SH: Well the Fitness Guide is a distillation of a lot of our best material over the last couple years. You're going to find a lot of cutting edge stuff as well as some of the older material that has held up very well.

SP: So you've spent a couple years putting this book together?

SH: Well it's more a compilation of a couple years' worth of material.

SP: Can you give us a quick look at this "Hurricane Training," which is highlighted in the Fitness Guide?

SH: Hurricane training is the brain child of Martin Rooney. He's the head trainer at the Parisi School in New Jersey. He trains a bunch of MMA guys. Basically, it's creating a kind of hurricane effect in the body. You do some weight training and alternate it with cardio, then alternate back and forth with little to no time in between. What that does is create a very tumultuous effect in the body of intensity, and with very little rest, you get quite a bit of fat burning effect as a result. When you're not lifting, you'd think it would be a rest period, but you're still being active, so you're still burning calories at an increased rate during your down time.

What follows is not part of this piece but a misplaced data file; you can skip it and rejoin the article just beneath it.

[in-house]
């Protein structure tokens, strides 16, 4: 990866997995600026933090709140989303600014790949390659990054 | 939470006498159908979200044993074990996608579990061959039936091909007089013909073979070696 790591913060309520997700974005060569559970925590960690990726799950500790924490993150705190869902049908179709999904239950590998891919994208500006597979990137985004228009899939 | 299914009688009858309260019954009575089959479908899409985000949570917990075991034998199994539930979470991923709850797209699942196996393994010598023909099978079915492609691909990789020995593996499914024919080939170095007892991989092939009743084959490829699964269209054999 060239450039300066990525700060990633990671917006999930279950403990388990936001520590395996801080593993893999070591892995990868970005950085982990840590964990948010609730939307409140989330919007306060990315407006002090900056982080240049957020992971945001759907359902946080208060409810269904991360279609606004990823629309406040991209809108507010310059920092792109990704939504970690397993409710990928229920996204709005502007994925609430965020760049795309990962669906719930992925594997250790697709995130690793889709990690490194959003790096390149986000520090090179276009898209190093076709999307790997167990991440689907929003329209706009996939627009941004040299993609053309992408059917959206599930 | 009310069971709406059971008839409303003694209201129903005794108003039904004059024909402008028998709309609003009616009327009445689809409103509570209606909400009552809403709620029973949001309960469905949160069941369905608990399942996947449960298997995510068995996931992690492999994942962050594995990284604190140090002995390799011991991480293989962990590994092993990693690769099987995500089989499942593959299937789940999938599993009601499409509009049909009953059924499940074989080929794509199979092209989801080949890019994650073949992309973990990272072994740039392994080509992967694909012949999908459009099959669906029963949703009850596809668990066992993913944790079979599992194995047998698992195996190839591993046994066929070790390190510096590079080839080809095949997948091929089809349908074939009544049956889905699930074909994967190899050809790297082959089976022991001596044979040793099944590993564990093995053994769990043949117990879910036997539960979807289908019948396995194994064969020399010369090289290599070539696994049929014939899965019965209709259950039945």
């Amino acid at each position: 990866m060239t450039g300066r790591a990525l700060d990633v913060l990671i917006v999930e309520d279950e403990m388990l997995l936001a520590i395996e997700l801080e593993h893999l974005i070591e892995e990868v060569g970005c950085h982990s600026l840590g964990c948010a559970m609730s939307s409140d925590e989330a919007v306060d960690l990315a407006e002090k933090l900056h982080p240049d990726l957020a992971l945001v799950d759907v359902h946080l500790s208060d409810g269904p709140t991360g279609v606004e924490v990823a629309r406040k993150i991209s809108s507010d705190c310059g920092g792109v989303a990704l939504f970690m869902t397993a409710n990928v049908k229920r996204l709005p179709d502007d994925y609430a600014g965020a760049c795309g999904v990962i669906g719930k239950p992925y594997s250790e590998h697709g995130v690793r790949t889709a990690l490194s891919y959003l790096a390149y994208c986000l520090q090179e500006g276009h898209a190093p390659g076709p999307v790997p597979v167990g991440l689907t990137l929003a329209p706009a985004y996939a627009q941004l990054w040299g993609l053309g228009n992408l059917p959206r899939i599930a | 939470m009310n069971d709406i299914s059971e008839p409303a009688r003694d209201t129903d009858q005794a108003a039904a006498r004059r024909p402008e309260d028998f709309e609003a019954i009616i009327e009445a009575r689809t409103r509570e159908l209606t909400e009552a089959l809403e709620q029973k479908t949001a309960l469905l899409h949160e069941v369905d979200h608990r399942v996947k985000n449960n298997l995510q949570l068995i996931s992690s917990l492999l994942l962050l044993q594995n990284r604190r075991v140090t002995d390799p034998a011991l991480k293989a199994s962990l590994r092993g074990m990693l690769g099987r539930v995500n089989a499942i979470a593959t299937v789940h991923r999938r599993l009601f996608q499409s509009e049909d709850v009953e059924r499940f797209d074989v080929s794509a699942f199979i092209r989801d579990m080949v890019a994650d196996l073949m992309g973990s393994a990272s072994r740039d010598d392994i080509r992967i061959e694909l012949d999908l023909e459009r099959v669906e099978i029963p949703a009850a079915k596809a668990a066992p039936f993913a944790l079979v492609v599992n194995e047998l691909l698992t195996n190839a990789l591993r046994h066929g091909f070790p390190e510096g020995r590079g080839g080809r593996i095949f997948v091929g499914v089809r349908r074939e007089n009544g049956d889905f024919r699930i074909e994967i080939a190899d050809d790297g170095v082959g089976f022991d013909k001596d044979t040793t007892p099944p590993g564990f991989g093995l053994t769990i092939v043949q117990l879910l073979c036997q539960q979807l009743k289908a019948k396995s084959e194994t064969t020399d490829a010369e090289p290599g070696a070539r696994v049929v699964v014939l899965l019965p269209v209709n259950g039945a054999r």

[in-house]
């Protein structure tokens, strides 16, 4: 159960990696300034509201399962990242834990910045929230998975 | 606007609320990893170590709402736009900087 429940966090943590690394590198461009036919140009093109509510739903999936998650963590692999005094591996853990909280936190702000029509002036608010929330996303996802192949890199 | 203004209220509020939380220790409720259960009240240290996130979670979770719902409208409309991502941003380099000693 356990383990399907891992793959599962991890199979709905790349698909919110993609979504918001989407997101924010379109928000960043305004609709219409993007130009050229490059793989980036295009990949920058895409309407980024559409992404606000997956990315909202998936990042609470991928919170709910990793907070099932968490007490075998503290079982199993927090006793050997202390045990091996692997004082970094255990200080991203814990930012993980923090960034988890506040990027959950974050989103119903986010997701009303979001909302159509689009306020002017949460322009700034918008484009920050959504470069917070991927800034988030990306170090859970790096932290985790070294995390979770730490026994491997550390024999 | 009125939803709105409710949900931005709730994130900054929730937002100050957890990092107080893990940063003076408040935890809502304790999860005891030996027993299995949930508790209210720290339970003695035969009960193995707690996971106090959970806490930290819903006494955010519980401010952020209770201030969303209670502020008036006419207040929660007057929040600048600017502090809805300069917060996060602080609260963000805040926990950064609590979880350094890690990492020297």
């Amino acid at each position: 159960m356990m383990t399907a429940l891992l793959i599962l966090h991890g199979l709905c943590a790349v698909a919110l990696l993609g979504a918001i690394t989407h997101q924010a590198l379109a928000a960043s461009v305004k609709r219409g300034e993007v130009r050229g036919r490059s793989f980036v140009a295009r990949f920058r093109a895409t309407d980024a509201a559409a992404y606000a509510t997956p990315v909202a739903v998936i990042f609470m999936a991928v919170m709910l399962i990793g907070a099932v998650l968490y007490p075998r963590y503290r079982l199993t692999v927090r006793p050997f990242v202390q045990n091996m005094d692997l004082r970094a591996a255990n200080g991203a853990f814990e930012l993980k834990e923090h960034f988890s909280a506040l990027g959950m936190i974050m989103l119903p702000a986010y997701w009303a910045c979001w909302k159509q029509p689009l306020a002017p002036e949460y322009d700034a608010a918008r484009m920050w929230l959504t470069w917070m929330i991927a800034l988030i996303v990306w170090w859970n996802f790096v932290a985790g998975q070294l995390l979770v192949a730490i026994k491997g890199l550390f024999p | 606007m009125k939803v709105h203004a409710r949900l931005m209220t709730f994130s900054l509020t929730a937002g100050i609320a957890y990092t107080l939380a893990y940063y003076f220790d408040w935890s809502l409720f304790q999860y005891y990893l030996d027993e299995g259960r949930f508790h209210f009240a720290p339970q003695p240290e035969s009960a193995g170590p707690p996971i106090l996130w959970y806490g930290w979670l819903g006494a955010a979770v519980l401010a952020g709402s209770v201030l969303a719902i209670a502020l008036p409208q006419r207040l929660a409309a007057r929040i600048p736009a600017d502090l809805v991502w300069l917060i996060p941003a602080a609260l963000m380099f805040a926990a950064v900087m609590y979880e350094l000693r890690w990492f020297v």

SP: How have you seen MMA training evolve over the years?

SH: I think all martial arts training is still evolving quite a bit. A lot of the strength and conditioning work that martial artists have done in the past is really in the Stone Age. Long distance running is where they got their cardio, they would hit the bag for hours and work on skill training but they never really did much weight training. Now the top athletes are reaching out to guys like Martin Rooney and other professional strength coaches who work with different athletes. They're making sure that they're trained in every aspect of the game and conditioned for every aspect. That means strength work, speed work, flexibility. All that has to be taken into account. So the evolution has gone from very basic training with a total lack of understanding on how exercise science really works, to some very sophisticated programs that are on par with any professional athlete.